I was angry at my parents until recent years. What changed my thinking about Mom and Dad? I started doing some long overdue research for my book, “Reconciliation” – A Son’s Story. Discovering the history of my Dad’s experience in WWII was the starting point. I ordered his Naval records and started talking to my siblings and other family members. I became instantly regretful and sad that it took so long to know my parents more. I didn’t know them at all, and never took the time to learn. My life up to the point of starting research on my book was about me and my own life challenges along with immediate family and career.
I wonder how many kids do not take the time to know their parents well enough along the way? My experience suggests that it was mostly the negatives that are recalled; all the abuse and struggles, and the feeling of not being loved by Mom and Dad. Parents typically grow up in a different kind of culture and are not necessarily educated in the same way. The way parents show love and caring is often the only way they know and is not the way they feel. Your parents do love you, but often don’t know how to show it. As an example, parents of the “Great Depression” and “World War II” had huge challenges growing up and in surviving as adults, especially when spouses were sent off to fight a war and were gone for long periods or killed in action.
It is never too late to know your parents, even if they have passed away. Start now to know your parents better for it is healing and if you reconcile your past and relationships, you will find peace.
My next posting will be an excerpt my my book that relates to the research on my story and getting to know my parents better.
This is my first attempt to start a blog. I’m taking this step to begin the process of educating the 10’s of thousands of family members who live with the symptoms of Post Traumatic Stress Disorder (PTSD). Families acquire PTSD from experiencing a traumatic event. In my case, I grew up in a toxic home culture where my father, Vernon, suffered from the symptoms of PTSD following being diagnosed with “battle fatigue” during WWII. Dad was a survivor of the Japanese attack on Pearl Harbor on December 7, 1941. He was aboard the battleship USS West Virginia on that terrible Sunday morning. He watched in horror as one of his shipmates fell back without his head attached after looking out a porthole below deck. Dad had to abandon ship and swim to Ford Island to be taken to a medical center or safe house by Marines.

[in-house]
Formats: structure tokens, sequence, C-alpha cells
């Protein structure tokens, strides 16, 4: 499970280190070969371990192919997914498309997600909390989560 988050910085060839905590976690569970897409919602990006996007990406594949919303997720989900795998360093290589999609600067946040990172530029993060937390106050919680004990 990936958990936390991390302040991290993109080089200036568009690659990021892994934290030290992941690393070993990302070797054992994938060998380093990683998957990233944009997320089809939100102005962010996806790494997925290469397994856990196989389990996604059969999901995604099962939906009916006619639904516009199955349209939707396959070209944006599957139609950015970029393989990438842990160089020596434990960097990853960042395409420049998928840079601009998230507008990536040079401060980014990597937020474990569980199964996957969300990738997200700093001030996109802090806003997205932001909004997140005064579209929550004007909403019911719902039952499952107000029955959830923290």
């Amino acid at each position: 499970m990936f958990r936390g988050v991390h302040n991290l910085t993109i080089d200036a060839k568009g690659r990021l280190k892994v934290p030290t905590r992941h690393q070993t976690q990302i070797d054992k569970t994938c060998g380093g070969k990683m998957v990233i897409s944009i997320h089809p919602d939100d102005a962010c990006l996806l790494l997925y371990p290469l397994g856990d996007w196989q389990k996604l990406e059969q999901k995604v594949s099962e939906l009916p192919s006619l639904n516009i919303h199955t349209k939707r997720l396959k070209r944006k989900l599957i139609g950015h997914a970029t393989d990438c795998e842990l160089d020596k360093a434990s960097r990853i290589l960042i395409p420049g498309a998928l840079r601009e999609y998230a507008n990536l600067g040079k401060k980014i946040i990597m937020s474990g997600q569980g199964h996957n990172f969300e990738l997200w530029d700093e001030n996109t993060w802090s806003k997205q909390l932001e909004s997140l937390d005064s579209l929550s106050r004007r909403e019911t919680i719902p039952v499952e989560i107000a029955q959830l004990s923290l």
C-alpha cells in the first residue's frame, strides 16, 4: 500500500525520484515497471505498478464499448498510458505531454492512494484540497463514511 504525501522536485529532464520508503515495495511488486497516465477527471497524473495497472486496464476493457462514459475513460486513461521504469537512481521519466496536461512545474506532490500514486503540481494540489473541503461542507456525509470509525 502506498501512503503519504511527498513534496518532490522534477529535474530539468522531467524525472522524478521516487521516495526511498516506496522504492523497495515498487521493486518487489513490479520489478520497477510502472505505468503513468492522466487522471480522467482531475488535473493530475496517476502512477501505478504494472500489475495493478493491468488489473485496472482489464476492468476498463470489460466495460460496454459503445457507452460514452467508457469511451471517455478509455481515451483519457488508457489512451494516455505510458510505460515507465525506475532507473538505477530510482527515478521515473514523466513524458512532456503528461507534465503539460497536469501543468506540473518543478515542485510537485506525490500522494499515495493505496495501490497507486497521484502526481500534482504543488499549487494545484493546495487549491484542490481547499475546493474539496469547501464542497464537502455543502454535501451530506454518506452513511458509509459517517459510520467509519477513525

Dad came home a different person following the war, so we children along with our Mother, Marcella, became legacies of WWII and inter generational PTSD. This means Dad transferred his mental health sickness to all of us because treatment was not available at the time. About 10% of battle weary veterans acquire PTSD and potentially become highly abusive to family members over a long period of time. This is how the inter generational transfer of PTSD takes place. Most of us did not know until later, or still don’t know we have PTSD. Mitigating or managing the symptoms through experimentation or trial and error is not very effective. Those of us who survive without dangering others and becoming relatively productive in our lives are lucky.
I’m now writing a book entitled “Reconciliation” – A Son’s Story by Steve Sparks. My story, about 80% complete, provides a background of my Father, Vernon’s war years and family history dealing with life in a toxic culture. The second part of the book gets into a specific discussion of the symptoms of PTSD and some practical ideas of mitigating and managing the emotional challenges. My goal is to help my peers with similar challenges to stay ahead of the curve as early as possible by becoming more aware and educated, including seeking professional help.
I will be offering excerpts from the book in this blog in the days and weeks to come, sharing specifics and creating a dialogue with readers. I’ll even attempt to answer questions regarding your experiences, and may ask for more information, including using your stories in my research while writing the book.
My hope is this Blog will become a good introduction to my book before it is published as an e-book. More importantly, my goal is to help the many thousands of folks who suffer from the troubling symptoms of Post Traumatic Stress Disorder (PTSD). I wish I had known 40 years earlier what was wrong with me because my life could have been managed so much better and with significantly less stress.
Thank you for your interest in this topic. I’m looking forward to getting to know my readers and discussing this subject in much more detail. I am especially excited about publishing my book, primarily for my family, but with the hope it will help many others as a bonus.